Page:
I’m not sure how I felt about the plot, honestly. It is always nice when a book has an actual cohesive thread to follow. But with the Warm Bodies stories, part of their charm was in their vagueness and uncertainty. The random crossing of paths and twists of fortune that kept everything just shy of a linear story.

While there is more of a plot than the other two, it does still meander a bit. It’s preachy and has a couple too many “close calls.” But the characters are very three dimensional. There are great links and call backs to the other two books and we learn a lot more about our protagonist, R.

The Burning World also leaves us with a cliffhanger like ending, instead of a vague hopefulness like Warm Bodies. That book could have been the end, and no more was needed. With this, you need the next installment. Which, fine, it’s a series. I’ll allow it. I do plan on reading the next one.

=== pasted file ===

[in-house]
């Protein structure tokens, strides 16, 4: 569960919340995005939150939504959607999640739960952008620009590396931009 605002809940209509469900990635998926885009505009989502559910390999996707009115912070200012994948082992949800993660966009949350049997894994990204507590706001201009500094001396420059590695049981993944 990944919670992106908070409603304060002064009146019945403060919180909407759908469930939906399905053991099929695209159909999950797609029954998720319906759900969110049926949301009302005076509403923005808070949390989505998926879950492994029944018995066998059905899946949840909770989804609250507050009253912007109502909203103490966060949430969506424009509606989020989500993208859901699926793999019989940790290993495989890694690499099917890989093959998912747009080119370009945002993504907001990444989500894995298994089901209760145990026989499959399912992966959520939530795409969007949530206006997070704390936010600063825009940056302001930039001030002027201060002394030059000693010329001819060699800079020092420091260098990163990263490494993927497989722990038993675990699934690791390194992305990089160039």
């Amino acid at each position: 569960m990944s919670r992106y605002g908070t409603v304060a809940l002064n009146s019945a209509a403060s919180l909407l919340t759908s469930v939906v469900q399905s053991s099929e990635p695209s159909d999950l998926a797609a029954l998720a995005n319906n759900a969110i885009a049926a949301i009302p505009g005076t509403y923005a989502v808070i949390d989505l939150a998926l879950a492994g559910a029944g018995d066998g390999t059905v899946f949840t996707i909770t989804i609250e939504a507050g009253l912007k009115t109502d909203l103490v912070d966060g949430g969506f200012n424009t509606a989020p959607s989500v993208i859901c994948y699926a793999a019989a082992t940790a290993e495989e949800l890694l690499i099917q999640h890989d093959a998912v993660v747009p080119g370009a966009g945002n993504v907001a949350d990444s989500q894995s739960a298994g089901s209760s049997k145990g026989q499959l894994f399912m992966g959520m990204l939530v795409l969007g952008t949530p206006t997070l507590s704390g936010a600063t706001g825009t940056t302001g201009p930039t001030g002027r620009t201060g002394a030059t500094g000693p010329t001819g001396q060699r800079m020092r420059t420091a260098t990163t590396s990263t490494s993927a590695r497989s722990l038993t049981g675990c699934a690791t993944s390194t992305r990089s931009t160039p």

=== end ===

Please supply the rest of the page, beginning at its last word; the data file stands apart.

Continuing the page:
If you liked the writing of the first two, give this one a go. It’s got the same great voice with a bit more meat on its bones.
Profile Image for Jumana Hiasat.
3 reviews18 followers
Want to read
January 24, 2015


I hope the sequel is better though. Because I really loved Warm Bodies and I wouldn't want the sequel to ruin that.
Profile Image for Yvonne (It's All About Books).
1,990 reviews250 followers
November 14, 2018

Finished reading: November 6th 2018 

"There's no bigger threat to the world than people who think they can improve it. "

P.S. Find more of my reviews here.
Profile Image for Bandit.
4,461 reviews446 followers
February 26, 2017